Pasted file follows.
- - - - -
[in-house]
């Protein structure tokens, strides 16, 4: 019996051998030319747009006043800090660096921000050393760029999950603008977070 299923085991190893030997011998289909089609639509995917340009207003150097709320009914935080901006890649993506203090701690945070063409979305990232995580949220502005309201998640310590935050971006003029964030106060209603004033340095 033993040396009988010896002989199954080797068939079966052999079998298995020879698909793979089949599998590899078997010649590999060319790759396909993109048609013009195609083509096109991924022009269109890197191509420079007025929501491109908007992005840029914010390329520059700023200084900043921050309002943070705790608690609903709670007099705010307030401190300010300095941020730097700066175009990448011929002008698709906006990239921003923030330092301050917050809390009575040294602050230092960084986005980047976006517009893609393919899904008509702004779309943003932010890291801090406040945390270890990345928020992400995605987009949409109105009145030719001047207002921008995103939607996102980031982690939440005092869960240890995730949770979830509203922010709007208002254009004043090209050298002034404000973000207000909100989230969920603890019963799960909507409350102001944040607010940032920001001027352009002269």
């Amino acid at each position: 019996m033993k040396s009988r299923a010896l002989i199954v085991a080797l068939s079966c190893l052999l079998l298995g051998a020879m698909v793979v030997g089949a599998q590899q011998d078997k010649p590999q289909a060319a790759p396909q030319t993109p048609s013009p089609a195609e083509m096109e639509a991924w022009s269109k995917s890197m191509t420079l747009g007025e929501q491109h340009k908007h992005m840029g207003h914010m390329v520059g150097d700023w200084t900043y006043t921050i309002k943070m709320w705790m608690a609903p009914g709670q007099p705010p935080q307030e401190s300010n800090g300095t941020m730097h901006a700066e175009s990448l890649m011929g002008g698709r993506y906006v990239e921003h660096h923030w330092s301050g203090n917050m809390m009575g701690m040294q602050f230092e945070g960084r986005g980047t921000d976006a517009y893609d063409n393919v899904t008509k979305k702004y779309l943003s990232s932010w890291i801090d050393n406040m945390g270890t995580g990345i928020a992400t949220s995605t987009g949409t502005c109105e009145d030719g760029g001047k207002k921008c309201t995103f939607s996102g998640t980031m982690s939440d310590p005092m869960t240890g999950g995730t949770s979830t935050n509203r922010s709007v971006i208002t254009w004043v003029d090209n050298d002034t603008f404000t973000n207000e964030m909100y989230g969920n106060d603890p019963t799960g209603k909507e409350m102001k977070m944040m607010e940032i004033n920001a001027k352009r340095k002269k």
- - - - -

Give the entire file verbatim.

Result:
[in-house]
């Protein structure tokens, strides 16, 4: 019996051998030319747009006043800090660096921000050393760029999950603008977070 299923085991190893030997011998289909089609639509995917340009207003150097709320009914935080901006890649993506203090701690945070063409979305990232995580949220502005309201998640310590935050971006003029964030106060209603004033340095 033993040396009988010896002989199954080797068939079966052999079998298995020879698909793979089949599998590899078997010649590999060319790759396909993109048609013009195609083509096109991924022009269109890197191509420079007025929501491109908007992005840029914010390329520059700023200084900043921050309002943070705790608690609903709670007099705010307030401190300010300095941020730097700066175009990448011929002008698709906006990239921003923030330092301050917050809390009575040294602050230092960084986005980047976006517009893609393919899904008509702004779309943003932010890291801090406040945390270890990345928020992400995605987009949409109105009145030719001047207002921008995103939607996102980031982690939440005092869960240890995730949770979830509203922010709007208002254009004043090209050298002034404000973000207000909100989230969920603890019963799960909507409350102001944040607010940032920001001027352009002269």
């Amino acid at each position: 019996m033993k040396s009988r299923a010896l002989i199954v085991a080797l068939s079966c190893l052999l079998l298995g051998a020879m698909v793979v030997g089949a599998q590899q011998d078997k010649p590999q289909a060319a790759p396909q030319t993109p048609s013009p089609a195609e083509m096109e639509a991924w022009s269109k995917s890197m191509t420079l747009g007025e929501q491109h340009k908007h992005m840029g207003h914010m390329v520059g150097d700023w200084t900043y006043t921050i309002k943070m709320w705790m608690a609903p009914g709670q007099p705010p935080q307030e401190s300010n800090g300095t941020m730097h901006a700066e175009s990448l890649m011929g002008g698709r993506y906006v990239e921003h660096h923030w330092s301050g203090n917050m809390m009575g701690m040294q602050f230092e945070g960084r986005g980047t921000d976006a517009y893609d063409n393919v899904t008509k979305k702004y779309l943003s990232s932010w890291i801090d050393n406040m945390g270890t995580g990345i928020a992400t949220s995605t987009g949409t502005c109105e009145d030719g760029g001047k207002k921008c309201t995103f939607s996102g998640t980031m982690s939440d310590p005092m869960t240890g999950g995730t949770s979830t935050n509203r922010s709007v971006i208002t254009w004043v003029d090209n050298d002034t603008f404000t973000n207000e964030m909100y989230g969920n106060d603890p019963t799960g209603k909507e409350m102001k977070m944040m607010e940032i004033n920001a001027k352009r340095k002269k």